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Tag Archives: Computers

Do Electronic Medical Records Affect Productivity – Part 2

In case you didn’t catch the earlier version of this experiment that I posted, you can find that one here. I work at several hospitals and each uses a different electronic medical record system. When I switch from hospital one to another, I obviously have my favorite EMR systems and my not so favorite EMR systems. In the previous post, I was using the EMPOWER charting system, which I liked for its simplicity, but disliked because of the layouts of the charting interface and some of the macros it contained. After becoming rather frustrated with the function of another EMR system, I decided to repeat the experiment at a different hospital. This hospital uses the Meditech system. I also did the same thing at a third hospital using yet another EMR. Those times will be published in a future post. I had to do the experiment at this hospital a few times because several times I wasn’t consistently busy throughout the shifts as I am at other places. In the shift that I used, I only tracked 7 hours in an 8 hour shift because the first hour had a lot of down time that wouldn’t have fairly represented the effects of the EMR on my productivity. In general, the whole shift had rather low acuity with only a couple of admits. In theory, low acuity should increase efficiency because of less charting time. It didn’t. In fact, the percentage of time that I spent with patients during this low acuity shift was just slightly more than the percentage of time I spent with patients during a much higher acuity shift which required more documentation of several more admits and a transfer. As with the previous experiment, when there was overlap, I would generally count the time toward the task with which I was focusing most — if I was speaking to a doctor on the phone while charting, I counted the time as only speaking to the doctor. Out of a total of 420 minutes, I calculated that I spent the following amount of time performing the following tasks: Seeing patients: 156 minutes Time on computer: 237 minutes including … –Charting/entering orders and labs to be done/entering discharge documentation: 191 minutes –Looking up old medical records: 20 minutes –Entering admit orders/completing transfer forms: 13 minutes –Meditech program issues: 13 minutes Discussions with other physicians: 20 minutes Miscellaneous down time (bathroom, food, non-work related issues): 7 minutes Despite a lower acuity shift, more than half of my time was spent on Meditech entering data. I should take that back. Thirteen minutes were wasted due to Meditech program freezes and due to watching the little hourglass turn over and over on the computer screen while Meditech’s pages loaded. The rest of the time was spent entering data. I lumped patient evaluations and re-evaluations into one category, so I wasn’t able to calculate the total time I spent with each patient. However, based on the numbers, it appears that time with patients averaged between 6 and 10 minutes (with a couple of outliers) Out of a seven hour shift, I spent just over 2.5 hours with my patients and their families and I spent just under 4 hours with the computer program. Sad.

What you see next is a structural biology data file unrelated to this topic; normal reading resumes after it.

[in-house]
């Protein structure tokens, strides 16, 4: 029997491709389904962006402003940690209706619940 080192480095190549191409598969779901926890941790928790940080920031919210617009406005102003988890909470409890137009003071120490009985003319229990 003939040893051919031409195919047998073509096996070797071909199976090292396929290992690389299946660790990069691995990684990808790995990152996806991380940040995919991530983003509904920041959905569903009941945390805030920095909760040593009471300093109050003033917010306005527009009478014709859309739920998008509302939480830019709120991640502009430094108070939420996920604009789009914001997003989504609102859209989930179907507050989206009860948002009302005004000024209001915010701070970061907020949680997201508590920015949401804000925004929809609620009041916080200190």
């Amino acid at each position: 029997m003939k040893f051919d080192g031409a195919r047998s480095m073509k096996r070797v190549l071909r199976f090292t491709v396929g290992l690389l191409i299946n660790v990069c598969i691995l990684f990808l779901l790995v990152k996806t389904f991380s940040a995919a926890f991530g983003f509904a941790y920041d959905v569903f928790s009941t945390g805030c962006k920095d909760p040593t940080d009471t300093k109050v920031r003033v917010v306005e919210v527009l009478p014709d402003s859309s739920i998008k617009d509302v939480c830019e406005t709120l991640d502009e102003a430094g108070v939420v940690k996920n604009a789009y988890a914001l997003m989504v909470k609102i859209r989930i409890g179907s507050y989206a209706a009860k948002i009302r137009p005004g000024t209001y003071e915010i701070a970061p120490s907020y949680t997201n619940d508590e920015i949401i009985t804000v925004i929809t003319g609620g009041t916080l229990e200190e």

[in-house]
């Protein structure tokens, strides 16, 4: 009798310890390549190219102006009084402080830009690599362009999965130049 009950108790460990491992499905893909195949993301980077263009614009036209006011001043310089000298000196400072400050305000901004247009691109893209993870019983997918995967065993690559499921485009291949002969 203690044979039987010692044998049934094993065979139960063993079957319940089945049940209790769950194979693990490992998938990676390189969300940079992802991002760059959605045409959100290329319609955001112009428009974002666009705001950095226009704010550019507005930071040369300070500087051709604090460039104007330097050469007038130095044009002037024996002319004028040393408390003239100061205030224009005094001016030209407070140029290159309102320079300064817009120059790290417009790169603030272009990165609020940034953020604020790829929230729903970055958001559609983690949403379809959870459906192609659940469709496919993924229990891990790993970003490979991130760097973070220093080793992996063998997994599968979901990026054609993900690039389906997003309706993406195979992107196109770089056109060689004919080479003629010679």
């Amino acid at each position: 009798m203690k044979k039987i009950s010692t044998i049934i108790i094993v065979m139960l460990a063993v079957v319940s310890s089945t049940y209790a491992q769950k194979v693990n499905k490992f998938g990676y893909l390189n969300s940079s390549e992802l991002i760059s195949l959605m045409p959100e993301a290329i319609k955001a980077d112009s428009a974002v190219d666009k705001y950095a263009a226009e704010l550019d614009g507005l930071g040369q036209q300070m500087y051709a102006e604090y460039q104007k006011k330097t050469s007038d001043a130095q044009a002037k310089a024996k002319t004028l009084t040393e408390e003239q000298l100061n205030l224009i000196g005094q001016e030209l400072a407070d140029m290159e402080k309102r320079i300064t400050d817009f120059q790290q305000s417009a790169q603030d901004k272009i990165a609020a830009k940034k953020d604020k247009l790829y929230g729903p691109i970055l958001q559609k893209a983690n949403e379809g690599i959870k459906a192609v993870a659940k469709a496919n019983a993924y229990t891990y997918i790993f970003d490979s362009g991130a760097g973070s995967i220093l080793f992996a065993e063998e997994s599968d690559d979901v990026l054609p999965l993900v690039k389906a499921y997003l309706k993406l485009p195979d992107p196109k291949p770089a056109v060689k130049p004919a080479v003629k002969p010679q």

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Cloud Computing